So, this is where historical analogies are useful. They do not provide answers, but they can help formulate the right questions. The error is in supposing that historical analogies come with answers attached: then you are not analysing the actual situation, you are letting past experiences (or, at least, particular takes on past experiences) trump present realities.

12 Comments

  1. derrida derider
    Posted March 5, 2014 at 11:33 am | Permalink

    Historic analogies are treacherous things.

    People keep quoting the same one – Munich – over and over precisely because it is the only recent example of the very rare error of failing to go to war when you should, as distinct from the much more common error of going to war when you shouldn’t.

    And even Munich is more complex than people think, both in its morality and its realpolitik. One of the things on morality is that Hitler was championing the Versailles principle of self determination, noting how unnatural and impermanent Germany’s frontiers were from this perspective. His abandonment of that stance in March 1939 was his first really big error.

    Putin can reasonably do the same in the Crimea – the insistence on holding on to in the face of Russian opposition in 1992 was in the long run a deeply stupid one for Ukrainian nationalists. And it is still stupid; unlike interwar Czechoslovakia the Ukraine would be infinitely more stable and secure without that discontented rump for a neighbouring power to exploit. There is no – zero, nada – chance of Russia then going on to swallow the rest of the country, let alone Turkey (get real here, mate). Putin in fact would probably be smart enough to encourage rump Ukraine to join the EU if they’ll have it. No-one likes having a chronically poor, paranoid and unstable neighbour they can’t get rid of.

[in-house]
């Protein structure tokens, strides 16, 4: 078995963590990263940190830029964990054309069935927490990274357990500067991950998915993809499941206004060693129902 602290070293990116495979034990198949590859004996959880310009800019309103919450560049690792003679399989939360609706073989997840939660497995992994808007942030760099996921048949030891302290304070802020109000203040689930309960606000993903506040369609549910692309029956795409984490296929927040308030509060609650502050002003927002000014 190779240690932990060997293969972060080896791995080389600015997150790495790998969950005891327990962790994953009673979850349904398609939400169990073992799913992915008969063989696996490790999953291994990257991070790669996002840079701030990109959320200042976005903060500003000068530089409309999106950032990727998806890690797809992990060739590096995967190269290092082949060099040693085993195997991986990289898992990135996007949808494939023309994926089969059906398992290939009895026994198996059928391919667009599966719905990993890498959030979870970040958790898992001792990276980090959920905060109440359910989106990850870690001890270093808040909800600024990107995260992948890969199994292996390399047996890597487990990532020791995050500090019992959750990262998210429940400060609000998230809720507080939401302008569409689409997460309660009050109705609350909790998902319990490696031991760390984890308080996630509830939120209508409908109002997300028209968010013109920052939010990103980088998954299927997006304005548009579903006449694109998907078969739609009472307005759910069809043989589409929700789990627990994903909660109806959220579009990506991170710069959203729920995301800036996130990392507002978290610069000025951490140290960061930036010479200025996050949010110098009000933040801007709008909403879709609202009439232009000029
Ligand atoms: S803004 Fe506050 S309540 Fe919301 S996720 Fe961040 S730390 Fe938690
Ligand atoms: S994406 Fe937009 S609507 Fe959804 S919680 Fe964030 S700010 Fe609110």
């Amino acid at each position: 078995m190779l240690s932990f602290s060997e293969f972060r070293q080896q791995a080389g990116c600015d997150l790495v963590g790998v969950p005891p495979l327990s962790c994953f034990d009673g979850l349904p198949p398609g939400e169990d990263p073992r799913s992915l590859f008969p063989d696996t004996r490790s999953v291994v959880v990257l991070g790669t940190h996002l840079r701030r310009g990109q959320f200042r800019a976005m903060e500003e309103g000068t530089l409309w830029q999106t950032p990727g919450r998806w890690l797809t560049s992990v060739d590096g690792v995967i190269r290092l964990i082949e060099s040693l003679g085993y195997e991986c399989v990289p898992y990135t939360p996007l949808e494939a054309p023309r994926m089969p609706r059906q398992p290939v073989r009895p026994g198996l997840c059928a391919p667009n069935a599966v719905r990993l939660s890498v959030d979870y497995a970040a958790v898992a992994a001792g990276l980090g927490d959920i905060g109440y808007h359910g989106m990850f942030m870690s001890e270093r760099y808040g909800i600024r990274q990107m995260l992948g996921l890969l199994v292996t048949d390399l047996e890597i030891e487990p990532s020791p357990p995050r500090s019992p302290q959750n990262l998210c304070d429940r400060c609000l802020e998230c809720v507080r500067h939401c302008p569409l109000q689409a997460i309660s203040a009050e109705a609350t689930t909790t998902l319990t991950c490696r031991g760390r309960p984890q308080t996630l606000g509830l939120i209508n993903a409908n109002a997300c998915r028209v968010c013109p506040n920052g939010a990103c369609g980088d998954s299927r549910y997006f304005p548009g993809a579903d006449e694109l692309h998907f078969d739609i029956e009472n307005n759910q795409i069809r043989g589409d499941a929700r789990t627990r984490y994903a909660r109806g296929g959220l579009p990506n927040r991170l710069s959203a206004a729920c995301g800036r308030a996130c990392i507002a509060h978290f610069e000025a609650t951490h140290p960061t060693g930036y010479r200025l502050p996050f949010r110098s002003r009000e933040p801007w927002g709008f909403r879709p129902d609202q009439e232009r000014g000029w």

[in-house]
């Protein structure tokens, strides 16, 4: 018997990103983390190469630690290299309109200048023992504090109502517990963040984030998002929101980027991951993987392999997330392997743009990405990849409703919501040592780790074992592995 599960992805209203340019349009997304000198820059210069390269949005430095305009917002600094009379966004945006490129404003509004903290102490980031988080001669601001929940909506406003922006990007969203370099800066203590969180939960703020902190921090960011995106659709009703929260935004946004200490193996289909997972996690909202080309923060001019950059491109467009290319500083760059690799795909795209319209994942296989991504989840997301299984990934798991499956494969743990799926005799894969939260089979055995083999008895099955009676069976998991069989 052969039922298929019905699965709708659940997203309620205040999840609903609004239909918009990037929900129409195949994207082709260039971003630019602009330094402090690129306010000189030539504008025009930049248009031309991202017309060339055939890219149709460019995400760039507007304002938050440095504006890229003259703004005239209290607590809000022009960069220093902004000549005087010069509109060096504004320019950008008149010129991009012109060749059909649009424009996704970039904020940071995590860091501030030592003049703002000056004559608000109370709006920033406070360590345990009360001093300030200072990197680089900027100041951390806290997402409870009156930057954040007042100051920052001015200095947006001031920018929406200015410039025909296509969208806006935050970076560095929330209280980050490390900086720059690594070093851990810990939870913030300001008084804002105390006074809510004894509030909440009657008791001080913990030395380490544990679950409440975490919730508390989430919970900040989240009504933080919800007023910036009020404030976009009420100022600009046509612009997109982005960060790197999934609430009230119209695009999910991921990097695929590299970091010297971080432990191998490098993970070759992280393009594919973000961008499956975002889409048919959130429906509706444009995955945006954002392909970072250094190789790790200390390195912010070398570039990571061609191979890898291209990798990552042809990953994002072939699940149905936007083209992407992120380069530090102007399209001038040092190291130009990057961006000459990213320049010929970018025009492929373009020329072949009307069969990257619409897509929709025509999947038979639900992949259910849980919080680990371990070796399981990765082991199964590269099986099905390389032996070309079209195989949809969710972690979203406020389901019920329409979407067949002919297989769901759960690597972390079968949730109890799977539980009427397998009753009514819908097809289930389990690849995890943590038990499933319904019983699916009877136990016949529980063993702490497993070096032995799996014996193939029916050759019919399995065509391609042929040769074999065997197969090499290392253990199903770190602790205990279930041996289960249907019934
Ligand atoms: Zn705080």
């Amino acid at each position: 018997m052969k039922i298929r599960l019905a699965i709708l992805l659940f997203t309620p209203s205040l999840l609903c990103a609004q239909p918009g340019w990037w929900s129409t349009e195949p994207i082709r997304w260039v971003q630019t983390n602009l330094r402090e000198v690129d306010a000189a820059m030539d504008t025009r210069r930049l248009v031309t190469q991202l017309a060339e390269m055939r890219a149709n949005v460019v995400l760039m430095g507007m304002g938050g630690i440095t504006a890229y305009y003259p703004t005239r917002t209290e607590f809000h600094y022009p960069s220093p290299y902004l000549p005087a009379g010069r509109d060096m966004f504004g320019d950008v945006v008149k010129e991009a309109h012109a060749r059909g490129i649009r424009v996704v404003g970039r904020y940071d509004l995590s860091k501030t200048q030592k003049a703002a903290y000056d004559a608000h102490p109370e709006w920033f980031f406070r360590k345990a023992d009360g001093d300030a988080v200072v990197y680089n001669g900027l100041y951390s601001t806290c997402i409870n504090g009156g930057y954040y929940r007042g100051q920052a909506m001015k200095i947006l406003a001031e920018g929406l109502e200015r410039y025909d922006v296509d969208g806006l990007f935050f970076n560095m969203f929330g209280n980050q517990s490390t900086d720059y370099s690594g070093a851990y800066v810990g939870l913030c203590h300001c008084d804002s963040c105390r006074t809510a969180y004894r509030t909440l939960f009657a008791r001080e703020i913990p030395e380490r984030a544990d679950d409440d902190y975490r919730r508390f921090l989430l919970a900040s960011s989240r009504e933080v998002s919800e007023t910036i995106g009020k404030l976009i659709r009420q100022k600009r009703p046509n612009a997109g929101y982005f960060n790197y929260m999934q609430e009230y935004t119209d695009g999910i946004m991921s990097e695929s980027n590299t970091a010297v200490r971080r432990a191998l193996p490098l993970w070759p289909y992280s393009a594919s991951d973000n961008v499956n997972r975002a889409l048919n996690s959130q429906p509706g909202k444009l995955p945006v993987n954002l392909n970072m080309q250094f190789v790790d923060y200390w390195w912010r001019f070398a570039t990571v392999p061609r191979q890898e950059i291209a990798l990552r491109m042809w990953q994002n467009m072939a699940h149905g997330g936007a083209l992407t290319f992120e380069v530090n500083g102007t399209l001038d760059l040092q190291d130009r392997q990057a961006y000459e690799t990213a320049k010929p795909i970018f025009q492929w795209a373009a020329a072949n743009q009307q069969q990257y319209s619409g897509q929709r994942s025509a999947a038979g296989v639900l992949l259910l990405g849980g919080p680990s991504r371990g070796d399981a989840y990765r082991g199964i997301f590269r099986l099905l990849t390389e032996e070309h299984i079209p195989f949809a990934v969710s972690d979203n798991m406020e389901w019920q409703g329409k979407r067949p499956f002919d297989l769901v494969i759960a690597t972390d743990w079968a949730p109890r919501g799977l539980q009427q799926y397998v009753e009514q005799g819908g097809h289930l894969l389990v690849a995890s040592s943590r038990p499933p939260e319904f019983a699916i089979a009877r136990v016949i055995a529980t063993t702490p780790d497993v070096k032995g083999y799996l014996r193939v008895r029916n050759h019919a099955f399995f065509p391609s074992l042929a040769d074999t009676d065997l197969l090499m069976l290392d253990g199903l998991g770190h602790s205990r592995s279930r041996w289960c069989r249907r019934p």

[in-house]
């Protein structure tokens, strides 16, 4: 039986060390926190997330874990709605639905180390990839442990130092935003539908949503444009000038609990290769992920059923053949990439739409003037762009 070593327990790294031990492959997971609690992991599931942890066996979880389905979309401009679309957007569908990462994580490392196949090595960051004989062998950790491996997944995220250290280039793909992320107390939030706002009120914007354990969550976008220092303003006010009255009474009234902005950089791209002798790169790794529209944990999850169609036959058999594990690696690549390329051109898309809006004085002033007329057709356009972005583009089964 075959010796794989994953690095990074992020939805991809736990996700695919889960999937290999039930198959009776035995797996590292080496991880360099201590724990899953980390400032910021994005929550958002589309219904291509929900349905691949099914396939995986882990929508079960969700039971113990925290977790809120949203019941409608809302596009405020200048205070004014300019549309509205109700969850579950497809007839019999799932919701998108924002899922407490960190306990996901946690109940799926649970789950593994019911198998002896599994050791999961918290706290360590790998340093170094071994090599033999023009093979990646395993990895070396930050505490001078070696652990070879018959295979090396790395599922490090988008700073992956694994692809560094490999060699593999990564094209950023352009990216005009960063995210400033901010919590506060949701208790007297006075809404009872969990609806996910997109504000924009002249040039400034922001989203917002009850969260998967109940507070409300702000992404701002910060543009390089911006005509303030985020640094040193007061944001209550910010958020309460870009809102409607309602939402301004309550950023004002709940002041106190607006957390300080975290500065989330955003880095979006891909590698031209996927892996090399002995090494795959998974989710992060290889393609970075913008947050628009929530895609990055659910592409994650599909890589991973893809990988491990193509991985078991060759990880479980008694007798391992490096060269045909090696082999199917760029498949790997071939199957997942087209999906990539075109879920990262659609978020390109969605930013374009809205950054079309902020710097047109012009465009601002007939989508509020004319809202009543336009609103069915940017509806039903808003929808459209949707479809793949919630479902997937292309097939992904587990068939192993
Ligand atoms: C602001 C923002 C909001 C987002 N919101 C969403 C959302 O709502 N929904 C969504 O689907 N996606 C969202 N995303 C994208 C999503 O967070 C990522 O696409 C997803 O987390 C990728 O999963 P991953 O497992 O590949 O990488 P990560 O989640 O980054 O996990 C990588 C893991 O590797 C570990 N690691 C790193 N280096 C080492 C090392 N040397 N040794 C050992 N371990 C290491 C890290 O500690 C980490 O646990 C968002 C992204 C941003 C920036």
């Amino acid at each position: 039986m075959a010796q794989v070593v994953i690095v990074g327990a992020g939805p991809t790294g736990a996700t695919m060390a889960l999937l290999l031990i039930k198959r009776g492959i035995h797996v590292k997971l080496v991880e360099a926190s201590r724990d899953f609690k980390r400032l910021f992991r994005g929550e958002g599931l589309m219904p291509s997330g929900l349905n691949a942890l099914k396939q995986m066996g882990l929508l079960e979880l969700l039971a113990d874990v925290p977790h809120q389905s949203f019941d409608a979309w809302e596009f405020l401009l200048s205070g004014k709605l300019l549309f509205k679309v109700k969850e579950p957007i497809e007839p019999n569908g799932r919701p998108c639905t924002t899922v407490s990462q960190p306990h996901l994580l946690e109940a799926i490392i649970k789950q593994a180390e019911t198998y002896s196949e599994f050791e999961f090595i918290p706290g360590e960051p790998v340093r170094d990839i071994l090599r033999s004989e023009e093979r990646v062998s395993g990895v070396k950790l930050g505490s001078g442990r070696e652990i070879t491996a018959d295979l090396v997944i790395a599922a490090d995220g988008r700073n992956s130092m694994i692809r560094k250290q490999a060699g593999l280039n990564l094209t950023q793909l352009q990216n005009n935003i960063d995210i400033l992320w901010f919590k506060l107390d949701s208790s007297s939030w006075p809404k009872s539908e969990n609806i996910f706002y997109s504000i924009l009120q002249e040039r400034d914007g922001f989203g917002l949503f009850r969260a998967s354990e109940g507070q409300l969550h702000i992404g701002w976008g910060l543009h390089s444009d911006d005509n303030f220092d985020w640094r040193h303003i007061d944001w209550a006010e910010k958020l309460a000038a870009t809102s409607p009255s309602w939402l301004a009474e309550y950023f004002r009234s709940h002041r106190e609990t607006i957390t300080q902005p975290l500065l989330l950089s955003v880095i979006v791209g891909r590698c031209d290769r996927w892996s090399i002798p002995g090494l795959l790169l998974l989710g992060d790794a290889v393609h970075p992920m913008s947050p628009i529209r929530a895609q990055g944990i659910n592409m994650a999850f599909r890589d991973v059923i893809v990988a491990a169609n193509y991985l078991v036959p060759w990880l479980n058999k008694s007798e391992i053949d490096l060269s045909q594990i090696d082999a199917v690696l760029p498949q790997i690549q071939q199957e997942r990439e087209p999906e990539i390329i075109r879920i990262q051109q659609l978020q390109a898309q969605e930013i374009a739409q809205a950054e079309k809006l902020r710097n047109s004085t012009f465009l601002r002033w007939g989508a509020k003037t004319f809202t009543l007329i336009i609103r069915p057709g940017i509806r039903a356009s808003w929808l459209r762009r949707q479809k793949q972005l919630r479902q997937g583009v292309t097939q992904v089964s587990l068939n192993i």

2. derrida derider
    Posted March 5, 2014 at 11:52 am | Permalink

    Also, what was so terrifying about that statement you quote – surely the operative phrase is “in compliance with international law”, which tightly restricts the scope of any action. And anyway the crucial difference between the Crimean Russians and the (poorly treated, BTW – more nationalist stupidity) Baltic Russian minorities is that the Crimea is a geographically distinct region with both natural frontiers and a Russian MAJORITY. It differs from the rest of eastern Ukraine in those vital respects.

  3. Posted March 5, 2014 at 3:35 pm | Permalink

    I haven’t seen it properly explained how Ukraine ended up with a pro-Russian leader when 78% of the Ukraine population is ethnic Ukraine and only 17% ethnic Russian.

    Obviously many ethnic Ukraines backed Yanukovych.

    Also note that the current government contains two openly openly fascist and racist parties who would be more than happy to exterminate the Russian minority. One of their first acts was to overturn the elected President’s decision to accept Russian as an official language in Crimea- not exactly smart.

    Putin may be a prick but his reasons for invading Crimea are comparable to certain American interventions in central America etc…

    Unless Putin tries to annex the territory or his troops start getting trigger happy, I don’t see much reason for the West to be alarmed.

    Moreover, Russia is already paying a price for Putin’s actions- it’s the economy stupid. I think we should just chill and see what happens …

  4. Graham Bell
    Posted March 5, 2014 at 11:58 pm | Permalink

    Thoughtful article and comments – way above the standard of what is being inflicted on us by the entertainment media.

    The Russian Federation might have been very unhappy about the Ukraine joining the European Union but could never have tolerated the Ukraine joining NATO.

    The Russian takeover of Crimea – or its quasi-independence, as in Transdniestr – was inevitable but Putin’s speeding up the process and his way of doing so is real cause for concern.

    Analogies and comparisons? Why is it that Vladimir Putin’s actions make me think of Frederick the Great’s reasons for making war on the Holy Roman Empire? Troops ready for action – Full treasury – His own vigorous nature.

  5. Posted March 6, 2014 at 1:59 pm | Permalink